You receive a message asking for your help moving money from one country to another in exchange for a commission. Eventually, you’ll be asked for a financial advance under the pretext that they need it to move this large amount. If you pay this amount, you’ll never hear from them again.

  • Phishing – Government of Canada cheque

    The advertiser informs you that, as a Canadian age 18 years or over, you’re entitled to a cheque of $12,000, for example. They recommend that you apply online through sites such as,, or These sites are fraudulent and aim to collect your personal and banking information.

    Know by the name “Grants Money,” they offer you a kit that will enable you to receive money directly from the Government of Canada, and they will justify these cheques by the fact that many Canadian citizens are entitled to unclaimed grants.

    To attract your attention, they use pictures of stacks of bills; CNN, CBS, and CNBC logos; cheque photocopies; and testimonials.

TOO GOOD TO BE TRUE? BEWARE! doesn’t offer any protection program, payment methods, insurance, or guarantee between members (for example, LesPAC will never ask you to make a bank transfer to one of its agents to complete a transaction with another member).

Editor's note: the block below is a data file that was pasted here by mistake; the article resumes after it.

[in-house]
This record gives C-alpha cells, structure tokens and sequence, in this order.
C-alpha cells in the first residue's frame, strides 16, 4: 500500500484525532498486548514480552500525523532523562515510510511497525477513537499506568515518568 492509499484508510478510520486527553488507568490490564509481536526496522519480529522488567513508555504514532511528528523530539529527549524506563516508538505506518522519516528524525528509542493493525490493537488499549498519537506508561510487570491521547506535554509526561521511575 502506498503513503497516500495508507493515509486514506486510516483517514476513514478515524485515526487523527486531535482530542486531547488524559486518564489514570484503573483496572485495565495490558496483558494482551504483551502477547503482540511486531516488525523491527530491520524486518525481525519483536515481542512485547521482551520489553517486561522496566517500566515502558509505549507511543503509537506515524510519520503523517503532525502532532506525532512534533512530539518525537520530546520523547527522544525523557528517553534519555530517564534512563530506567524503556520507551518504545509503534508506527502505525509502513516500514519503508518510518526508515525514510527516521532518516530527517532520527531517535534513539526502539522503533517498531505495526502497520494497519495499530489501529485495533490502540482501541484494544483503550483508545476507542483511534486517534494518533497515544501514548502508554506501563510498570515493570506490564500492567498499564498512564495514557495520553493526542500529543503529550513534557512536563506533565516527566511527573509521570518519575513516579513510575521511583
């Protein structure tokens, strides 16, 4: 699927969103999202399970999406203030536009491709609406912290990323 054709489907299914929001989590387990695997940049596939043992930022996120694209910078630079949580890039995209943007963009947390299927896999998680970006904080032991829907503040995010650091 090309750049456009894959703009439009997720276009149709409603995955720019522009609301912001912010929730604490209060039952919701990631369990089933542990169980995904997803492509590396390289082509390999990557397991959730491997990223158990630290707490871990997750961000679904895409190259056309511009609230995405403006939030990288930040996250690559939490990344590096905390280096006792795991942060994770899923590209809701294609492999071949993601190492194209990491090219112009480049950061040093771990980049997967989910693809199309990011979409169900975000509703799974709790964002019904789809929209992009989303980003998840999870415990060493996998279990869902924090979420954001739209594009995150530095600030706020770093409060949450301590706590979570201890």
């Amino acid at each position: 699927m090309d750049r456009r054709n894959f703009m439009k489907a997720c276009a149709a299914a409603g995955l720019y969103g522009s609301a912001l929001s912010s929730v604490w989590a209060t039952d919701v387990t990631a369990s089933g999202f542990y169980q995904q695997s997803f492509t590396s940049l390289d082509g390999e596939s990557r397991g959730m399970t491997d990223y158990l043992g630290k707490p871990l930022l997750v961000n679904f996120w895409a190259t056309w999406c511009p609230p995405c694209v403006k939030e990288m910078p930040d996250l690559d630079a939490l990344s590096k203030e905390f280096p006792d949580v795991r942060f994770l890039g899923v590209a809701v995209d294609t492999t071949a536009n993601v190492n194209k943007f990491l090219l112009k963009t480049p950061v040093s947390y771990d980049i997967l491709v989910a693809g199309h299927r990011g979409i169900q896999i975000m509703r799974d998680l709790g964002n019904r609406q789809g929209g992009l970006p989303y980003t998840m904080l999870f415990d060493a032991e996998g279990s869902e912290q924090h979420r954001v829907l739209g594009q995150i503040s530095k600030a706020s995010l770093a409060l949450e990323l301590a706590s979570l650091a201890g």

We encourage you to report fraud attempt cases to the following legal institutions:

Royal Canadian Mounted Police

Phonebusters: The Canadian Anti-Fraud Centre

Reporting Economic Crime On-Line (RECOL)

Take the quiz: Recognize fraud.


A Carfax Canada vehicle history report can help you avoid fraud when buying a used car. You can use this report to verify the vehicle identification number (VIN) as well as the brand and model information listed on the registration form and the vehicle insurance application sheet. The Carfax Canada report will also tell you whether the vehicle is subject to a right of retention in Canada. This is an important piece of information since, if the vehicle is subject to an outstanding right of retention, the new owner could be held liable.

A Carfax report can help you confirm the current condition of the vehicle. You’ll find out whether it was formally imported and can view the odometer reading. You’ll also have access to information on past accidents, importations, registration, branding, and odometer readings, all from verified sources. This report will also tell you if the vehicle was stolen.

Go to the Carfax Canada website to find out more about the products they offer and to buy a vehicle history report.


Be vigilant when browsing the “Animals” category. A cute animal photo may be hiding unacceptable living conditions, such as those of puppy mills and catteries.

•    Choose a reputable breeder and visit the site where the animals are kept.  

•    Ignore merchants who are offering many different breeds, are unable to answer your questions, offer vague information, or refuse to show you their facilities.

•    The term family-scale breeding is sometimes used to trick you and doesn’t always reflect reality.